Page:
The Fitzpatrick Scale and Your Skin

Posted by Colleen Fletcher on

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How your skin responds to ultraviolet light.


This scale was developed in 1975, by Harvard dermatologist Thomas B. Fitzpatrick.  It acts as a way to classify the skin according to the amount of pigment your skin has and your skin's reaction to sun exposure. This information is helpful in determining the amount of sun damage and potential risks of skin cancer to your skin.


Where in the world you live makes a difference


The closer you live to the equator, the more intense the sun is. Living near the equator makes it even more important for you to care for your skin. But, no matter where you live, sunscreen is important for ALL types of skin.  Fine tuning your routines using your Fitzpatrick number and where you live will help with your overall skincare health.

What are the different skin types?

Keep in mind that this classification scale can be semi-subjective and you may not meet all of the characteristics. Ensure that you go with the one that is the closest fit to your lovely skin. For example, I have ivory skin that burns but can get a very dark tan. So, I fall within Type 1 and Type 3. I treat it as a Type 1.

Fitzpatrick Skin Type 1 

Before Sun Exposure

  • Skin color: Ivory
  • Eye color: Light blue, light gray, or light green
  • Natural hair color: Red or light blonde
  • Sun reaction: Skin always freckles, always burns and peels, and never tans

Fitzpatrick Skin Type 2

Before Sun Exposure

  • Skin color: Fair or pale
  • Eye color: Blue, gray, or green
  • Natural hair color: Blonde
  • Sun reaction: Skin usually freckles, burns and peels often, and rarely tans

Fitzpatrick Skin Type 3

Before Sun Exposure

  • Skin color: Fair to beige, with golden undertones
  • Eye color: Hazel or light brown
  • Natural hair color: Dark blonde or light brown
  • Sun reaction: Skin might freckle, burns on occasion, and sometimes tans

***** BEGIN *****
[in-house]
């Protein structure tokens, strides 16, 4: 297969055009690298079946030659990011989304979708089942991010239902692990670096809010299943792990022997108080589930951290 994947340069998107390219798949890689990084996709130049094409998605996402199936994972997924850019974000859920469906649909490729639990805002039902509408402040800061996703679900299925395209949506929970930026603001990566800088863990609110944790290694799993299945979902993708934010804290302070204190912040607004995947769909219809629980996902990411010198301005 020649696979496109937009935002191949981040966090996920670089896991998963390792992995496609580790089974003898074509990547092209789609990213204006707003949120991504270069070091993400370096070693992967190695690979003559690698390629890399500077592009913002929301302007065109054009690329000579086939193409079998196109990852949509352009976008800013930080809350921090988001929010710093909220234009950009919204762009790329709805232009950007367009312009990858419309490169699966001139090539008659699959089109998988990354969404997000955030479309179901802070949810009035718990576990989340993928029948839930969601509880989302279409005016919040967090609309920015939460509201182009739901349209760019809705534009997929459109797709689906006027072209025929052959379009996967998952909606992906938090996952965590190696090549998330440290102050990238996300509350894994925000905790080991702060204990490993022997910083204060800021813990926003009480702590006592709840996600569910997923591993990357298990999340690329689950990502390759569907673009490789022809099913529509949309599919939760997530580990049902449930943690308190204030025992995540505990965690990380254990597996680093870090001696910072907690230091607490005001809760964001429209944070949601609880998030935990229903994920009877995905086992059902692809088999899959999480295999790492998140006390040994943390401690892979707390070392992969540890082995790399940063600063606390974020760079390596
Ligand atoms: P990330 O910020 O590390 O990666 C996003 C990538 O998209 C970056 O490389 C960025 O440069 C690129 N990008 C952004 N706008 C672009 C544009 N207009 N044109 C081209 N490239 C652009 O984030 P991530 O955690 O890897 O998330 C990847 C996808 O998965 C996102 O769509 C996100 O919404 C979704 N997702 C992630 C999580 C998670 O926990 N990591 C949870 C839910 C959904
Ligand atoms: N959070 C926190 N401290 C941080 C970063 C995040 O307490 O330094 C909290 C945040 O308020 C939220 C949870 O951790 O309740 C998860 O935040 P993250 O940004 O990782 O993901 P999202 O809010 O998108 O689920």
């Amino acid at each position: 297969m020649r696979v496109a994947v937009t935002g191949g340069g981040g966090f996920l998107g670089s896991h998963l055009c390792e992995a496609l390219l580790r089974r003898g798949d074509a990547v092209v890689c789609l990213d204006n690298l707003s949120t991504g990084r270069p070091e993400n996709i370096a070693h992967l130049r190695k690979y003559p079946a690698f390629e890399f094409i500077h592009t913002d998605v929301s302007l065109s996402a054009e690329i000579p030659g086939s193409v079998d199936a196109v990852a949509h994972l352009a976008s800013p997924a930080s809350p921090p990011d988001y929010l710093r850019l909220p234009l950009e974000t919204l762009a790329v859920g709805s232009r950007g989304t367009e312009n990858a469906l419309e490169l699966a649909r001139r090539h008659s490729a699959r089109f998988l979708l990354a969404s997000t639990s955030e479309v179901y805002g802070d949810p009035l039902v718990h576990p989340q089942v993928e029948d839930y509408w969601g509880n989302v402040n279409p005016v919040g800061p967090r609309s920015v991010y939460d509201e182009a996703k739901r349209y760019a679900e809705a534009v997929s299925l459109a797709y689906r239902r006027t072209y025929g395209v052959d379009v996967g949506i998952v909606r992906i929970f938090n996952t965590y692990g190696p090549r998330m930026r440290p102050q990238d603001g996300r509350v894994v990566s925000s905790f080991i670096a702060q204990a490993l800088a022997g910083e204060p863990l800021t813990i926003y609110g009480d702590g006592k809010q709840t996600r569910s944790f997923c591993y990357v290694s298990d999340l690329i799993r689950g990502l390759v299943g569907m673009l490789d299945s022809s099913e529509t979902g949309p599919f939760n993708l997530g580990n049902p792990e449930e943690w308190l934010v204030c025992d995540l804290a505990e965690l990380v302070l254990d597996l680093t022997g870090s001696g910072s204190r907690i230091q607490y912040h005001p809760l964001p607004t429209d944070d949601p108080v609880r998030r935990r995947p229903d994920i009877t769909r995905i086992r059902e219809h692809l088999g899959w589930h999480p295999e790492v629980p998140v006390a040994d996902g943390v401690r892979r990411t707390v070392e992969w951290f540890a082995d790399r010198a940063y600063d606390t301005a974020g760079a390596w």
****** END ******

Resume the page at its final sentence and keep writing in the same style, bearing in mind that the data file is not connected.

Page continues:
Fitzpatrick Skin Type 4

Before Sun Exposure

  • Skin color: Olive or light brown
  • Eye color: Dark brown
  • Natural hair color: Dark brown
  • Sun reaction: Doesn’t really freckle, burns rarely, and tans often

Fitzpatrick Skin Type 5

Before Sun Exposure

  • Skin color: Dark brown
  • Eye color: Dark brown to black
  • Natural hair color: Dark brown to black
  • Sun reaction: Rarely freckles, almost never burns, and always tans

Fitzpatrick Skin Type 6

Before Sun Exposure

  • Skin color: Deeply pigmented dark brown to darkest brown
  • Eye color: Brownish black
  • Natural hair color: Black
  • Sun reaction: Never freckles, never burns, and always tans darkly


What does it mean?


Types 1 and 2

If your skin type is 1 or 2, you run more of a risk with:


You should follow these tips to protect your skin:

  • Use a sunscreen with an SPF of 25 or more when in the sun.
  • Limit your sun exposure and seek shade whenever you’re out in the sun.
  • Wear a hat with a wide brim to protect your head and face.
  • Wear UV-blocking sunglasses.
  • Consider wearing protective clothing with a UPF rating of 30 or higher if you plan to be in direct sunlight for extended periods. 
  • Use an umbrella in summer to protect from the sun.
  • Check your skin from head to toe each month.
  • Have an annual skin checkup with a doctor.

Types 3 to 6

If your skin is type 3 to 6, you still have some risk of skin cancer from sun exposure, especially if you’ve used an indoor tanning bed. You should still use sun protection even though your risk is lower than people with type 1 or 2 skin.


For maximum protection, you should follow these tips:

  • Limit your sun exposure.
  • Wear a hat with a wide brim to protect your head and face. 
  • Wear UV-blocking sunglasses.
  • Wear protective clothing if you plan to be in direct sunlight for extended periods.
  • Wear sunscreen with an SPF of 15 or greater.
  • Check your skin from head to toe each month. Pay careful attention to any strange growths. Acral lentiginous melanoma is the dominant form of melanoma among darker-skinned people. It appears on parts of the body not often exposed to the sun. It’s often undetected until after the cancer has spread, so make sure you check all areas of your body.
  • Have an annual skin checkup with a doctor.

For peoples with type 3 to 6 skin colours, keep in mind that skin cancer is still something to watch out for. The Skin Cancer Foundation notes that African-Americans who have been diagnosed with melanoma can run the risk of an overall poorer end result. This is because diagnosis happens at the later stages of detection. 


Indoor tanning beds have negative effects for all skin types, so keep in mind that’s not necessarily a safe option.


Which skin type are you?  Hope this helps you to take the best care of your skin!

TTFN

Colleen

 

fitzpatrick scale skin tones

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